Healthy kids are successful kids. According to the CDC, “Health-related factors such as hunger, physical and emotional abuse, and chronic illness can lead to poor school performance.” Physical inactivity and poor nutrition is resulting in childhood obesity at an alarming rate – it has more than doubled in children and quadrupled in adolescents in the past 30 years. Obesity can result in other chronic ailments and contributes to depression. It may also prevent children from trying new activities for fear of being judged or made fun of by their peers. It is a dangerous epidemic that we need to stop.
It’s easy to point fingers and blame fast-food, lack of PhyEd programming in schools, and video games as the culprits, but the truth is many times the problem lies closer to home. Many parents simply don’t take the time to plan and cook nutritious meals or take the kids out for a long walk or a bike ride after dinner. They aren’t instilling healthy habits into their children. Yes, I know we are all busy trying to make ends meet. I’m a single mother – I get it. But if you make time to cook (most) meals at home and ensure your child engages in daily activities like biking or walking, playing outside or at indoor parks with friends, or swimming at the local pool, those things start to add up to a healthier, and more engaged, life. And your relationship with your child might just become closer and stronger to boot.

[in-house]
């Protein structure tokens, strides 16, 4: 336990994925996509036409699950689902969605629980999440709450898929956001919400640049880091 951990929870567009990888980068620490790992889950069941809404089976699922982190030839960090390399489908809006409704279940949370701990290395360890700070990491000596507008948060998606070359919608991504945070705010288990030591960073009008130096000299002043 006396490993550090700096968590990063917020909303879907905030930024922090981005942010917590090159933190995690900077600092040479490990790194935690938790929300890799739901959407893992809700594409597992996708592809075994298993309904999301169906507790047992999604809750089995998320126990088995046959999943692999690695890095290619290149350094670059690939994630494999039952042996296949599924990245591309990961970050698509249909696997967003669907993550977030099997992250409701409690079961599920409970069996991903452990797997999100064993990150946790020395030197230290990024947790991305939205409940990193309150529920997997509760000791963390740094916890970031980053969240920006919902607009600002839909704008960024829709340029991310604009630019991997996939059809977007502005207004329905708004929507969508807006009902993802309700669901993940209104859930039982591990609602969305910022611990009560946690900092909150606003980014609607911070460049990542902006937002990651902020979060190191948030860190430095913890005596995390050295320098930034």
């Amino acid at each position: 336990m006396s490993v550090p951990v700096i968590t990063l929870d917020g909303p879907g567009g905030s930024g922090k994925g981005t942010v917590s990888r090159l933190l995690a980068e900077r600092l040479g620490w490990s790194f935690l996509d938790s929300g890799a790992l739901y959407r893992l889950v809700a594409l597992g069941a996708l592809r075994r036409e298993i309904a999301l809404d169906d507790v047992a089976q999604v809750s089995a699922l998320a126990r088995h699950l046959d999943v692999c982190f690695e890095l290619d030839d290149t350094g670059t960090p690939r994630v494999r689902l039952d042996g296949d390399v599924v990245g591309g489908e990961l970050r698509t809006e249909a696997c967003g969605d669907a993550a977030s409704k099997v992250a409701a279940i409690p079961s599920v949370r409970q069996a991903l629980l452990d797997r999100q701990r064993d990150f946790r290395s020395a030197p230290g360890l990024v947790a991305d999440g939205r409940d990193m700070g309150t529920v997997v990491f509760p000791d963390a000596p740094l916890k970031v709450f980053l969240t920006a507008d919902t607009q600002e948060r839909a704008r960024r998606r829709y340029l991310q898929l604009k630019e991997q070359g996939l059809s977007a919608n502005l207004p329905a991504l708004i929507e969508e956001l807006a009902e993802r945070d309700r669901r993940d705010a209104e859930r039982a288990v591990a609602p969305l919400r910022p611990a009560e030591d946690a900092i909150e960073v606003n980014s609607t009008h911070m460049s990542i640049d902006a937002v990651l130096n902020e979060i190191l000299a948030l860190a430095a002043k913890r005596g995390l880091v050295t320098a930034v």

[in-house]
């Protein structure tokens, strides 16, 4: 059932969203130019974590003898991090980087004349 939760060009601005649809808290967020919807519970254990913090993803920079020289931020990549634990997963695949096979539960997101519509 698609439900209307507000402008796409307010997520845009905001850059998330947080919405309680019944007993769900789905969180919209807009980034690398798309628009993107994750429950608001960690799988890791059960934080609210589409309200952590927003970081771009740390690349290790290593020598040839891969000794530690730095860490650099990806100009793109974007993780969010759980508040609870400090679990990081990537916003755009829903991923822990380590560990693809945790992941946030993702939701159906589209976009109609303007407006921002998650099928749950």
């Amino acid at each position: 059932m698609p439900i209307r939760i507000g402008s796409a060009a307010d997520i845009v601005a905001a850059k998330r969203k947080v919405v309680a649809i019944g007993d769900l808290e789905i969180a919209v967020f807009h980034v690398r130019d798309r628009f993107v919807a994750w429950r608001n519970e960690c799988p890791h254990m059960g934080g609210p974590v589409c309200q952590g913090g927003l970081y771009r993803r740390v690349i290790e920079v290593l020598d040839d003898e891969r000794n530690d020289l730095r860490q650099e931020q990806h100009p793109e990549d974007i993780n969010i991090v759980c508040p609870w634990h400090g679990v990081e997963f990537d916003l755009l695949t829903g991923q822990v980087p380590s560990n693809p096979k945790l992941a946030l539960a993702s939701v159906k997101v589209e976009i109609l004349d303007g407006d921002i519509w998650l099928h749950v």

My son isn’t an organized-sports fanatic and frankly either am I, but he has found a niche with TaeKwonDo and swimming and he participates in those activities year-round. I limit video game time and the only television he watches is the occasional movie, usually with me, on the weekends. Is it hard to maintain and enforce these standards? Sometimes. But it would be harder to watch my son grow up living an unhealthy lifestyle.
We cannot control what our children do once they leave the nest, but for the short time that I do have a say over how my son spends his time and what he puts in his body, I’m going to make sure he has an opportunity to be healthy and active and hopefully those habits will stay with him into adulthood. Making dinner and making memories with your kid is way more fun than making excuses, too!
Here are a couple great resources for how to involve your kids in cooking at home, engaging in healthy activity together with your kids, and facts on how to prevent childhood obesity. For more information, just Google “healthy kids” and peruse the millions of hits you will get. Or join the movement!